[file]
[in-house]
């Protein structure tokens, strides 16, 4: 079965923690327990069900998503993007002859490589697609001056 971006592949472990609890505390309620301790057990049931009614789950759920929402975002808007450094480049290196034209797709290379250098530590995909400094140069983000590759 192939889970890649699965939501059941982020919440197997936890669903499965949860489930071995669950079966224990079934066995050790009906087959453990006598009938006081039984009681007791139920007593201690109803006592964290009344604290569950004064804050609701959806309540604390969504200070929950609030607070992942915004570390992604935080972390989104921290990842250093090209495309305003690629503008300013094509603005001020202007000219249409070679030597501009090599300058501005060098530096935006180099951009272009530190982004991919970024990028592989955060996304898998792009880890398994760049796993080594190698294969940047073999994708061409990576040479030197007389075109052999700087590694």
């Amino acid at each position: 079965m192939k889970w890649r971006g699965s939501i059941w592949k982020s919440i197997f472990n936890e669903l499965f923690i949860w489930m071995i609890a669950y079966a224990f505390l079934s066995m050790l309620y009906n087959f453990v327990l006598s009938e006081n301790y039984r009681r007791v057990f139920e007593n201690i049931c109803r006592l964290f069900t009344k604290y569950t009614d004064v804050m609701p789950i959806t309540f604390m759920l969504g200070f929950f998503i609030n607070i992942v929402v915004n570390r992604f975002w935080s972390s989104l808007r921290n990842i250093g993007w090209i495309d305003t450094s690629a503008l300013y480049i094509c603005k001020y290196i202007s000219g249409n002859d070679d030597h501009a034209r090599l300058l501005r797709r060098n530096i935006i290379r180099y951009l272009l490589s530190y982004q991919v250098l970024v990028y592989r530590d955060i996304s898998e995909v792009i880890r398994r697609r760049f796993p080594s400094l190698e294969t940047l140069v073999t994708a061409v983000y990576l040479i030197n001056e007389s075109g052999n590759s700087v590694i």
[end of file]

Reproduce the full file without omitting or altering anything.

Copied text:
[in-house]
């Protein structure tokens, strides 16, 4: 079965923690327990069900998503993007002859490589697609001056 971006592949472990609890505390309620301790057990049931009614789950759920929402975002808007450094480049290196034209797709290379250098530590995909400094140069983000590759 192939889970890649699965939501059941982020919440197997936890669903499965949860489930071995669950079966224990079934066995050790009906087959453990006598009938006081039984009681007791139920007593201690109803006592964290009344604290569950004064804050609701959806309540604390969504200070929950609030607070992942915004570390992604935080972390989104921290990842250093090209495309305003690629503008300013094509603005001020202007000219249409070679030597501009090599300058501005060098530096935006180099951009272009530190982004991919970024990028592989955060996304898998792009880890398994760049796993080594190698294969940047073999994708061409990576040479030197007389075109052999700087590694």
């Amino acid at each position: 079965m192939k889970w890649r971006g699965s939501i059941w592949k982020s919440i197997f472990n936890e669903l499965f923690i949860w489930m071995i609890a669950y079966a224990f505390l079934s066995m050790l309620y009906n087959f453990v327990l006598s009938e006081n301790y039984r009681r007791v057990f139920e007593n201690i049931c109803r006592l964290f069900t009344k604290y569950t009614d004064v804050m609701p789950i959806t309540f604390m759920l969504g200070f929950f998503i609030n607070i992942v929402v915004n570390r992604f975002w935080s972390s989104l808007r921290n990842i250093g993007w090209i495309d305003t450094s690629a503008l300013y480049i094509c603005k001020y290196i202007s000219g249409n002859d070679d030597h501009a034209r090599l300058l501005r797709r060098n530096i935006i290379r180099y951009l272009l490589s530190y982004q991919v250098l970024v990028y592989r530590d955060i996304s898998e995909v792009i880890r398994r697609r760049f796993p080594s400094l190698e294969t940047l140069v073999t994708a061409v983000y990576l040479i030197n001056e007389s075109g052999n590759s700087v590694i």